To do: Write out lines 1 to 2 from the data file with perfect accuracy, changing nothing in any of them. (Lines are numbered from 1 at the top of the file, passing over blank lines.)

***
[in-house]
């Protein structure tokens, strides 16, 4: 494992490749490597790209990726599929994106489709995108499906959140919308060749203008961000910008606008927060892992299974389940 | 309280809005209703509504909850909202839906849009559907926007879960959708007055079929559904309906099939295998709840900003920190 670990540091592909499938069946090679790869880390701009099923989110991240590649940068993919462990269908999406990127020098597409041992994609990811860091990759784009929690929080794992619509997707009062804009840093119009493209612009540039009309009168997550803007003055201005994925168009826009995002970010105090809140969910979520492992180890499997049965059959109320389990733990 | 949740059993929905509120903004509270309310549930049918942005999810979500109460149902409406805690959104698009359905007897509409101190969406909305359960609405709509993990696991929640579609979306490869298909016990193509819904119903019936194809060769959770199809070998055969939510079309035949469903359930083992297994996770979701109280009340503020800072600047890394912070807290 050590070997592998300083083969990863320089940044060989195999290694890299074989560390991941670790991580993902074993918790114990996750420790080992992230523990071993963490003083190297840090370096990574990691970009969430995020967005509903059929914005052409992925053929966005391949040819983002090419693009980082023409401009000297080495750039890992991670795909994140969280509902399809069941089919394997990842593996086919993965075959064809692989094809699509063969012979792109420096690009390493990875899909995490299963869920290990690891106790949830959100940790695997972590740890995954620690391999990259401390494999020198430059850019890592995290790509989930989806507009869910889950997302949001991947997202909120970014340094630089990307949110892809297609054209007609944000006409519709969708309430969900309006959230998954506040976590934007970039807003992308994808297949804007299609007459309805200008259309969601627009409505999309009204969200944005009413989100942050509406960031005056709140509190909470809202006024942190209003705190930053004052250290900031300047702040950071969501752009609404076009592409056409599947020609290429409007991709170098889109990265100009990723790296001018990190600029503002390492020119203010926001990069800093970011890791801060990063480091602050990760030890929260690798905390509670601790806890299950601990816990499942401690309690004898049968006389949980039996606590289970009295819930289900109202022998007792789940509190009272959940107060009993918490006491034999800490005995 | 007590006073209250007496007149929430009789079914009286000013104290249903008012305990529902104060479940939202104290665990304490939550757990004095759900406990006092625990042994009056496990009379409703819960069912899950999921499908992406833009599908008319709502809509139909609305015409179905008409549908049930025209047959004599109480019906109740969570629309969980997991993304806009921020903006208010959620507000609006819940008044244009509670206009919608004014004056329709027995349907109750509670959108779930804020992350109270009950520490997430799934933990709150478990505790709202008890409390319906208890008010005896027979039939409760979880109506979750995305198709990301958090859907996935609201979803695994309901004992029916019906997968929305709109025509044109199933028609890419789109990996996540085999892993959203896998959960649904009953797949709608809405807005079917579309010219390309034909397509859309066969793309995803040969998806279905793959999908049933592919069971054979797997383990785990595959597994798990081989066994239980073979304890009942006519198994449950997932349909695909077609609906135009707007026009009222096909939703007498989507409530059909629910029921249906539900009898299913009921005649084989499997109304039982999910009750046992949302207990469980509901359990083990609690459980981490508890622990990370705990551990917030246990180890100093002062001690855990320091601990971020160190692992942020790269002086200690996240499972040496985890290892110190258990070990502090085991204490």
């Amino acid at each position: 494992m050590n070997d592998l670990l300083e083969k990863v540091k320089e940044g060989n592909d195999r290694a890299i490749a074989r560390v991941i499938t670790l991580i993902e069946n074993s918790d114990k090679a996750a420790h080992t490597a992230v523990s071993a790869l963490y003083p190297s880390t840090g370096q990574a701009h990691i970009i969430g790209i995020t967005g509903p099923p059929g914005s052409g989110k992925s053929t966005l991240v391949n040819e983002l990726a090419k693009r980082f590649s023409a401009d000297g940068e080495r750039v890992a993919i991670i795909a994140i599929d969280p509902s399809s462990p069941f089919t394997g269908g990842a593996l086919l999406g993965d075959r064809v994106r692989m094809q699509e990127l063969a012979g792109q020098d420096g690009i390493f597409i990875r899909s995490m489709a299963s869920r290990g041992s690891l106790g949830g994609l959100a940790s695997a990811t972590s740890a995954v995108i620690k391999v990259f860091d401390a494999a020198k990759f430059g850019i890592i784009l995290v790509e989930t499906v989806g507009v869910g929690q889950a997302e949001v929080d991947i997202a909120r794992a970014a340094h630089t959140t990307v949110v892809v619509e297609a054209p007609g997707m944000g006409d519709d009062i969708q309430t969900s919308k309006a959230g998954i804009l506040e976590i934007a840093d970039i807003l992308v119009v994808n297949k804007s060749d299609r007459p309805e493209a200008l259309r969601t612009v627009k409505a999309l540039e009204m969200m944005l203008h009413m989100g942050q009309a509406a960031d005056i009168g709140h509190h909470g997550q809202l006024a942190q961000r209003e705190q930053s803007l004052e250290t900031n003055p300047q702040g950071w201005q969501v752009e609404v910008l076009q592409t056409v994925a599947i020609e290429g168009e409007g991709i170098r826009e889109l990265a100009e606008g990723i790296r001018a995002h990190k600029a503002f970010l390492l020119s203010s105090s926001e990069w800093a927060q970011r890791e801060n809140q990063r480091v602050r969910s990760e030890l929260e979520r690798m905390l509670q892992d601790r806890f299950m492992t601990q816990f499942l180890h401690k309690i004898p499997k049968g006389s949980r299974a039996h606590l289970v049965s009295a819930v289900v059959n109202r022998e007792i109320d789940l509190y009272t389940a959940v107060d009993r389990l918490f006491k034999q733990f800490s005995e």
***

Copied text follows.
[in-house]
């Protein structure tokens, strides 16, 4: 494992490749490597790209990726599929994106489709995108499906959140919308060749203008961000910008606008927060892992299974389940 | 309280809005209703509504909850909202839906849009559907926007879960959708007055079929559904309906099939295998709840900003920190 670990540091592909499938069946090679790869880390701009099923989110991240590649940068993919462990269908999406990127020098597409041992994609990811860091990759784009929690929080794992619509997707009062804009840093119009493209612009540039009309009168997550803007003055201005994925168009826009995002970010105090809140969910979520492992180890499997049965059959109320389990733990 | 949740059993929905509120903004509270309310549930049918942005999810979500109460149902409406805690959104698009359905007897509409101190969406909305359960609405709509993990696991929640579609979306490869298909016990193509819904119903019936194809060769959770199809070998055969939510079309035949469903359930083992297994996770979701109280009340503020800072600047890394912070807290 050590070997592998300083083969990863320089940044060989195999290694890299074989560390991941670790991580993902074993918790114990996750420790080992992230523990071993963490003083190297840090370096990574990691970009969430995020967005509903059929914005052409992925053929966005391949040819983002090419693009980082023409401009000297080495750039890992991670795909994140969280509902399809069941089919394997990842593996086919993965075959064809692989094809699509063969012979792109420096690009390493990875899909995490299963869920290990690891106790949830959100940790695997972590740890995954620690391999990259401390494999020198430059850019890592995290790509989930989806507009869910889950997302949001991947997202909120970014340094630089990307949110892809297609054209007609944000006409519709969708309430969900309006959230998954506040976590934007970039807003992308994808297949804007299609007459309805200008259309969601627009409505999309009204969200944005009413989100942050509406960031005056709140509190909470809202006024942190209003705190930053004052250290900031300047702040950071969501752009609404076009592409056409599947020609290429409007991709170098889109990265100009990723790296001018990190600029503002390492020119203010926001990069800093970011890791801060990063480091602050990760030890929260690798905390509670601790806890299950601990816990499942401690309690004898049968006389949980039996606590289970009295819930289900109202022998007792789940509190009272959940107060009993918490006491034999800490005995 | 007590006073209250007496007149929430009789079914009286000013104290249903008012305990529902104060479940939202104290665990304490939550757990004095759900406990006092625990042994009056496990009379409703819960069912899950999921499908992406833009599908008319709502809509139909609305015409179905008409549908049930025209047959004599109480019906109740969570629309969980997991993304806009921020903006208010959620507000609006819940008044244009509670206009919608004014004056329709027995349907109750509670959108779930804020992350109270009950520490997430799934933990709150478990505790709202008890409390319906208890008010005896027979039939409760979880109506979750995305198709990301958090859907996935609201979803695994309901004992029916019906997968929305709109025509044109199933028609890419789109990996996540085999892993959203896998959960649904009953797949709608809405807005079917579309010219390309034909397509859309066969793309995803040969998806279905793959999908049933592919069971054979797997383990785990595959597994798990081989066994239980073979304890009942006519198994449950997932349909695909077609609906135009707007026009009222096909939703007498989507409530059909629910029921249906539900009898299913009921005649084989499997109304039982999910009750046992949302207990469980509901359990083990609690459980981490508890622990990370705990551990917030246990180890100093002062001690855990320091601990971020160190692992942020790269002086200690996240499972040496985890290892110190258990070990502090085991204490």